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review 2016-03-08 01:33
The Parable of the Sower
Parable of the Sower - Octavia E. Butler

"I stared down the hill from our camp where just a glint of water was visible in the distance through the trees and bushes. The world is full of painful stories. Sometimes it seems as though there aren’t any other kind and yet I found myself thinking how beautiful that glint of water was through the trees."
 

There is only one word to describe the world that Butler built in Parable of the Sower and that word is

 

BRUTAL.

 

I recently read a review of one of her other books, Kindred, in which the reviewer used the same word, and I was wondering if that really could be an appropriate description because, after all, a book is just words on a page right? What could possible be so bad about that?

 

And then I started reading The Parable of the Sower, Butler's story set in California in 2024, where communities rely on walls to keep them safe from wild animals, robbery, rape, and murder. But of course, walls are made to crumble. Communities disperse or are erased, and all that is left is a dog eat dog world.

 

"Civilization is to groups what intelligence is to individuals. It is a means of combining the intelligence of many to achieve ongoing group adaptation."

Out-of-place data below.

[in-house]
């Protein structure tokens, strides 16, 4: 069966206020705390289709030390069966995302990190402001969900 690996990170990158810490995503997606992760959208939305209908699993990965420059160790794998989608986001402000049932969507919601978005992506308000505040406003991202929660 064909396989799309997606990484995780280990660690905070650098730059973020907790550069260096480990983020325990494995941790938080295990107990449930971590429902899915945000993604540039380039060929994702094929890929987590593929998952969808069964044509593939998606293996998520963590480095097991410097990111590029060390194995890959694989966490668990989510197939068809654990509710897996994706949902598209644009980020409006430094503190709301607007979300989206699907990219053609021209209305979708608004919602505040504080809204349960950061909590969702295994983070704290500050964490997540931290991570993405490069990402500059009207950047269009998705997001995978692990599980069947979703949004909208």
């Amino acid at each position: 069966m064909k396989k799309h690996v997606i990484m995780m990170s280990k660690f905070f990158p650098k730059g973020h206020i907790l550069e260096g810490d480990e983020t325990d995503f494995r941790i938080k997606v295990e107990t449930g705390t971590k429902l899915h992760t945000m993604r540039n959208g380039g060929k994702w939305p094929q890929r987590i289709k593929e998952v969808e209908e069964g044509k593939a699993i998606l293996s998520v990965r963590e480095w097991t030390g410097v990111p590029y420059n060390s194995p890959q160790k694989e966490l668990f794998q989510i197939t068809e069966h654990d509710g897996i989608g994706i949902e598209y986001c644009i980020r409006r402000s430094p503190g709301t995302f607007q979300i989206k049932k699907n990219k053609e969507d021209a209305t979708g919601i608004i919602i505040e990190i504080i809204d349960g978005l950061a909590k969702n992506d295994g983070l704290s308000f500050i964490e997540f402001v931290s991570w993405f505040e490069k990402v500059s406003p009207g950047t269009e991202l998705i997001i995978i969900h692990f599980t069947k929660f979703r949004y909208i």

What made this book special for me was its immediacy. The book was published in 1993, but is set in a 2024 that is not all that futuristic. There are no clocks striking thirteen. The only thing that has advanced are drugs. I was going to add 'human atrocities' but they have remained the same throughout time, they just disappear from focus, are kept outside the walls of social order. In this sense, The Parable of the Sower, tears down the illusion that social order is ever stable and that social constructs that are based on ideologies or intangible ideas are of any use to man when faced with a battle for survival.

 

I guess from the setting, the description of looting and arson, and the depiction of the police as corrupt and untrustworthy, that Butler may have drawn some inspiration from the 1992 Los Angeles riots. Remembering the images of the time and having seen similar events unfold in more recent years, Butler really captures the volatility of society in this novel.

Fortunately, however, in her motley crew of main characters, Butler also captures some of that human spirit that fights against this brutality and that has compassion for its fellow beings and draws strength from the support of and belief in mankind. There may be few of them, but given a chance they are set to thrive, much like the seeds that hit a fertile ground.

 

I am sorry if I have waffled my way through this review but The Parable of the Sower was one of those books that just provides so much food for thought. For all its brutality and distressing scenes and descriptions, it was a gripping read and I am looking forward to reading more by the author.

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review 2016-03-05 16:29
This is the way the world ends
Parable of the Sower - Octavia E. Butler

This isn't a review so much as it is my emergent thoughts on this book, which I read for a genre fiction challenge in one of my groups, where the eligibility characteristics were that the author had to be a woman and had to be deceased.